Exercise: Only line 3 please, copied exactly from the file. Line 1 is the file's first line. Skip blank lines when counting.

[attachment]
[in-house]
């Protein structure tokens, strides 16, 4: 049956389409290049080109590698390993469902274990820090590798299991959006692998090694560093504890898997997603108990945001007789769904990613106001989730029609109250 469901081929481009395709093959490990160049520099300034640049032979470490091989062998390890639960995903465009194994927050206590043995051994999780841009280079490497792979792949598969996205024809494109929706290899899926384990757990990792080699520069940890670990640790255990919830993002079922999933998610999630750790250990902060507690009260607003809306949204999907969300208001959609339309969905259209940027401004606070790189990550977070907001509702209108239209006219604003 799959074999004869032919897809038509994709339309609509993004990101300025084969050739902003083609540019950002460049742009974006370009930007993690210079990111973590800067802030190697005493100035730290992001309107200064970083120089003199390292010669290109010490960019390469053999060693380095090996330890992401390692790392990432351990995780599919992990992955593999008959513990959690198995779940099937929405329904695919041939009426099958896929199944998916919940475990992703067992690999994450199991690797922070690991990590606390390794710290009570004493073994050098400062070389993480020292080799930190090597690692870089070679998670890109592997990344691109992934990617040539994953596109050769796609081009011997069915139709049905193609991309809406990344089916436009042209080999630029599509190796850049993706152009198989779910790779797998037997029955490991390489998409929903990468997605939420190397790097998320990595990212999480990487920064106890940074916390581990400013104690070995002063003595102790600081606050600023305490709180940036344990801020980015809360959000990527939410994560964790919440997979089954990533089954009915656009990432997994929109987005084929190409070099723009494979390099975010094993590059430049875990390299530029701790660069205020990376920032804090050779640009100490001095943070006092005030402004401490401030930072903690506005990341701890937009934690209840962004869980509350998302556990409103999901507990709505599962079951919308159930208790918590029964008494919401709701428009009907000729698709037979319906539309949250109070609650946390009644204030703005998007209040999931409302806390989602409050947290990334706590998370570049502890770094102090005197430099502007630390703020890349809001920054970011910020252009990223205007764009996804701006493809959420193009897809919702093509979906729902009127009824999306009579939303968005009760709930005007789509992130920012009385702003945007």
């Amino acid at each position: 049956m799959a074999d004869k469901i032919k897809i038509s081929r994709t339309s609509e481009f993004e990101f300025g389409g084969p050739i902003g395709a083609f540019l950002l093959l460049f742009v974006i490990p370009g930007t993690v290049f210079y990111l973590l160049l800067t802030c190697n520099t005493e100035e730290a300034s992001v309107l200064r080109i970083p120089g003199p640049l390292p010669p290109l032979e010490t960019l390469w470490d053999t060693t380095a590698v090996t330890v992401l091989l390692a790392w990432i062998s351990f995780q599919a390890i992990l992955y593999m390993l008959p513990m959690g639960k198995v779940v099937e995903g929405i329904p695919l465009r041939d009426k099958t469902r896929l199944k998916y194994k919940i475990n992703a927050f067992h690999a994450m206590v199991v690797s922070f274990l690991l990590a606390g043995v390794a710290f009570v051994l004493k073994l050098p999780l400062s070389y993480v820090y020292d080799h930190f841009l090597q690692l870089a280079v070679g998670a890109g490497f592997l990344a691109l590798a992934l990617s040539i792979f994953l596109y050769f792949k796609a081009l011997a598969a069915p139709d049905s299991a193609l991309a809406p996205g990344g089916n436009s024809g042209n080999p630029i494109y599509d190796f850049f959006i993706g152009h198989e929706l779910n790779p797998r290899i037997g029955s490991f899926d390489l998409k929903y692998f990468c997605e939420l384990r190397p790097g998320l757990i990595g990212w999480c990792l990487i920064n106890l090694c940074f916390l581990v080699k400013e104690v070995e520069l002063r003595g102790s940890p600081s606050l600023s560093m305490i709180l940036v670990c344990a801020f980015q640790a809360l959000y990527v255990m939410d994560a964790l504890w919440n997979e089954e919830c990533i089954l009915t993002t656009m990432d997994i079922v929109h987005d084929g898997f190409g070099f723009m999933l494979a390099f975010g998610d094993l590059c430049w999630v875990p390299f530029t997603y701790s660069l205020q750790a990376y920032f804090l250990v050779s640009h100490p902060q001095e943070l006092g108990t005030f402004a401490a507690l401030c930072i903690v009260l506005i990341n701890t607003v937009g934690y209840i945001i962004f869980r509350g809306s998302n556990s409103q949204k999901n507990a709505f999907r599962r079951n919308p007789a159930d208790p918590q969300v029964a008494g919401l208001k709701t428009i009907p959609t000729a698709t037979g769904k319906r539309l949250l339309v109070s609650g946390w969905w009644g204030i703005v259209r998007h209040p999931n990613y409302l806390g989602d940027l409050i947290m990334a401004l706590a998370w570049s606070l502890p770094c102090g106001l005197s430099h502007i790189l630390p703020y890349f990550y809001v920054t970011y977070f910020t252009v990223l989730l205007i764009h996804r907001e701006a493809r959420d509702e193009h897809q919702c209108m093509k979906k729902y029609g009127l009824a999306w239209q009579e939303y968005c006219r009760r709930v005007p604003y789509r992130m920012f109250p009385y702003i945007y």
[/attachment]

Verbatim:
């Amino acid at each position: 049956m799959a074999d004869k469901i032919k897809i038509s081929r994709t339309s609509e481009f993004e990101f300025g389409g084969p050739i902003g395709a083609f540019l950002l093959l460049f742009v974006i490990p370009g930007t993690v290049f210079y990111l973590l160049l800067t802030c190697n520099t005493e100035e730290a300034s992001v309107l200064r080109i970083p120089g003199p640049l390292p010669p290109l032979e010490t960019l390469w470490d053999t060693t380095a590698v090996t330890v992401l091989l390692a790392w990432i062998s351990f995780q599919a390890i992990l992955y593999m390993l008959p513990m959690g639960k198995v779940v099937e995903g929405i329904p695919l465009r041939d009426k099958t469902r896929l199944k998916y194994k919940i475990n992703a927050f067992h690999a994450m206590v199991v690797s922070f274990l690991l990590a606390g043995v390794a710290f009570v051994l004493k073994l050098p999780l400062s070389y993480v820090y020292d080799h930190f841009l090597q690692l870089a280079v070679g998670a890109g490497f592997l990344a691109l590798a992934l990617s040539i792979f994953l596109y050769f792949k796609a081009l011997a598969a069915p139709d049905s299991a193609l991309a809406p996205g990344g089916n436009s024809g042209n080999p630029i494109y599509d190796f850049f959006i993706g152009h198989e929706l779910n790779p797998r290899i037997g029955s490991f899926d390489l998409k929903y692998f990468c997605e939420l384990r190397p790097g998320l757990i990595g990212w999480c990792l990487i920064n106890l090694c940074f916390l581990v080699k400013e104690v070995e520069l002063r003595g102790s940890p600081s606050l600023s560093m305490i709180l940036v670990c344990a801020f980015q640790a809360l959000y990527v255990m939410d994560a964790l504890w919440n997979e089954e919830c990533i089954l009915t993002t656009m990432d997994i079922v929109h987005d084929g898997f190409g070099f723009m999933l494979a390099f975010g998610d094993l590059c430049w999630v875990p390299f530029t997603y701790s660069l205020q750790a990376y920032f804090l250990v050779s640009h100490p902060q001095e943070l006092g108990t005030f402004a401490a507690l401030c930072i903690v009260l506005i990341n701890t607003v937009g934690y209840i945001i962004f869980r509350g809306s998302n556990s409103q949204k999901n507990a709505f999907r599962r079951n919308p007789a159930d208790p918590q969300v029964a008494g919401l208001k709701t428009i009907p959609t000729a698709t037979g769904k319906r539309l949250l339309v109070s609650g946390w969905w009644g204030i703005v259209r998007h209040p999931n990613y409302l806390g989602d940027l409050i947290m990334a401004l706590a998370w570049s606070l502890p770094c102090g106001l005197s430099h502007i790189l630390p703020y890349f990550y809001v920054t970011y977070f910020t252009v990223l989730l205007i764009h996804r907001e701006a493809r959420d509702e193009h897809q919702c209108m093509k979906k729902y029609g009127l009824a999306w239209q009579e939303y968005c006219r009760r709930v005007p604003y789509r992130m920012f109250p009385y702003i945007y």